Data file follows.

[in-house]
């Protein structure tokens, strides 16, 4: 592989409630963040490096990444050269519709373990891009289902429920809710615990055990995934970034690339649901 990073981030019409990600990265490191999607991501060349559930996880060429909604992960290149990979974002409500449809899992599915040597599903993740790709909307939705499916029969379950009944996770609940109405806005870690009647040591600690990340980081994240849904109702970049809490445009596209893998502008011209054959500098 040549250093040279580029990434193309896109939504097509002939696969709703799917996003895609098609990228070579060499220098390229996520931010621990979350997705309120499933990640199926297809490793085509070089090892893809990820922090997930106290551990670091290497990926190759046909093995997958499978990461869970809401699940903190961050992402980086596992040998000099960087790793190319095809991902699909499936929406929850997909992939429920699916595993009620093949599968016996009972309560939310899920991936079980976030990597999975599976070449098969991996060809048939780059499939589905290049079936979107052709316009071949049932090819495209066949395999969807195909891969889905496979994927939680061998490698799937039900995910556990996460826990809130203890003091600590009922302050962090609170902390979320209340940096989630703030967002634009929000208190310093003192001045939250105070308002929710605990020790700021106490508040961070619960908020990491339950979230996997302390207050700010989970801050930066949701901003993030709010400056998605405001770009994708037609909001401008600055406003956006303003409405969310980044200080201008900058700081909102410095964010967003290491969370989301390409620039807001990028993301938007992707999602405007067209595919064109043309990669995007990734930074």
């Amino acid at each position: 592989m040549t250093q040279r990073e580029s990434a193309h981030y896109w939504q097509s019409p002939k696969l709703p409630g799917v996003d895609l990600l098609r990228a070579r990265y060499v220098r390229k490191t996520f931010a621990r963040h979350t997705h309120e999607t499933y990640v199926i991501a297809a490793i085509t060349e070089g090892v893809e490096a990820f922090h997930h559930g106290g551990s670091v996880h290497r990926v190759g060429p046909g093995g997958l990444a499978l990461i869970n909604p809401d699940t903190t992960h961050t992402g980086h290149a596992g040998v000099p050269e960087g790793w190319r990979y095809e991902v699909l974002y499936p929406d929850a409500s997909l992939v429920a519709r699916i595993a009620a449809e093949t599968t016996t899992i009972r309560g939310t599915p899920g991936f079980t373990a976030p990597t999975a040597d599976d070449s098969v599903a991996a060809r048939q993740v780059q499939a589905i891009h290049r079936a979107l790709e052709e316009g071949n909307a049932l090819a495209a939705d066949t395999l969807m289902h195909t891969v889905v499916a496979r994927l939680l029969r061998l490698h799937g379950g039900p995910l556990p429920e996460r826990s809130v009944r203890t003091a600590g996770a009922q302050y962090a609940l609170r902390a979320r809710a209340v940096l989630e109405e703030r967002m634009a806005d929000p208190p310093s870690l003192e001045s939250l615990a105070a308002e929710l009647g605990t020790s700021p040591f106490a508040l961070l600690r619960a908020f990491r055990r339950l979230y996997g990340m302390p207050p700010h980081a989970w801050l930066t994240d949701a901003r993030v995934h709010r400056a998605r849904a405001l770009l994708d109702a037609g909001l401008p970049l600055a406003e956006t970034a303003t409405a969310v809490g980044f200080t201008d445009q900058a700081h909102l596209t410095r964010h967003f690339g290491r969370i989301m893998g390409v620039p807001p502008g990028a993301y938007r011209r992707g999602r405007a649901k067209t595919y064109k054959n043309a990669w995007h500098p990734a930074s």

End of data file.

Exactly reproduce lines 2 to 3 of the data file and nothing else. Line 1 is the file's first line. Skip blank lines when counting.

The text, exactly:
């Protein structure tokens, strides 16, 4: 592989409630963040490096990444050269519709373990891009289902429920809710615990055990995934970034690339649901 990073981030019409990600990265490191999607991501060349559930996880060429909604992960290149990979974002409500449809899992599915040597599903993740790709909307939705499916029969379950009944996770609940109405806005870690009647040591600690990340980081994240849904109702970049809490445009596209893998502008011209054959500098 040549250093040279580029990434193309896109939504097509002939696969709703799917996003895609098609990228070579060499220098390229996520931010621990979350997705309120499933990640199926297809490793085509070089090892893809990820922090997930106290551990670091290497990926190759046909093995997958499978990461869970809401699940903190961050992402980086596992040998000099960087790793190319095809991902699909499936929406929850997909992939429920699916595993009620093949599968016996009972309560939310899920991936079980976030990597999975599976070449098969991996060809048939780059499939589905290049079936979107052709316009071949049932090819495209066949395999969807195909891969889905496979994927939680061998490698799937039900995910556990996460826990809130203890003091600590009922302050962090609170902390979320209340940096989630703030967002634009929000208190310093003192001045939250105070308002929710605990020790700021106490508040961070619960908020990491339950979230996997302390207050700010989970801050930066949701901003993030709010400056998605405001770009994708037609909001401008600055406003956006303003409405969310980044200080201008900058700081909102410095964010967003290491969370989301390409620039807001990028993301938007992707999602405007067209595919064109043309990669995007990734930074």
């Amino acid at each position: 592989m040549t250093q040279r990073e580029s990434a193309h981030y896109w939504q097509s019409p002939k696969l709703p409630g799917v996003d895609l990600l098609r990228a070579r990265y060499v220098r390229k490191t996520f931010a621990r963040h979350t997705h309120e999607t499933y990640v199926i991501a297809a490793i085509t060349e070089g090892v893809e490096a990820f922090h997930h559930g106290g551990s670091v996880h290497r990926v190759g060429p046909g093995g997958l990444a499978l990461i869970n909604p809401d699940t903190t992960h961050t992402g980086h290149a596992g040998v000099p050269e960087g790793w190319r990979y095809e991902v699909l974002y499936p929406d929850a409500s997909l992939v429920a519709r699916i595993a009620a449809e093949t599968t016996t899992i009972r309560g939310t599915p899920g991936f079980t373990a976030p990597t999975a040597d599976d070449s098969v599903a991996a060809r048939q993740v780059q499939a589905i891009h290049r079936a979107l790709e052709e316009g071949n909307a049932l090819a495209a939705d066949t395999l969807m289902h195909t891969v889905v499916a496979r994927l939680l029969r061998l490698h799937g379950g039900p995910l556990p429920e996460r826990s809130v009944r203890t003091a600590g996770a009922q302050y962090a609940l609170r902390a979320r809710a209340v940096l989630e109405e703030r967002m634009a806005d929000p208190p310093s870690l003192e001045s939250l615990a105070a308002e929710l009647g605990t020790s700021p040591f106490a508040l961070l600690r619960a908020f990491r055990r339950l979230y996997g990340m302390p207050p700010h980081a989970w801050l930066t994240d949701a901003r993030v995934h709010r400056a998605r849904a405001l770009l994708d109702a037609g909001l401008p970049l600055a406003e956006t970034a303003t409405a969310v809490g980044f200080t201008d445009q900058a700081h909102l596209t410095r964010h967003f690339g290491r969370i989301m893998g390409v620039p807001p502008g990028a993301y938007r011209r992707g999602r405007a649901k067209t595919y064109k054959n043309a990669w995007h500098p990734a930074s």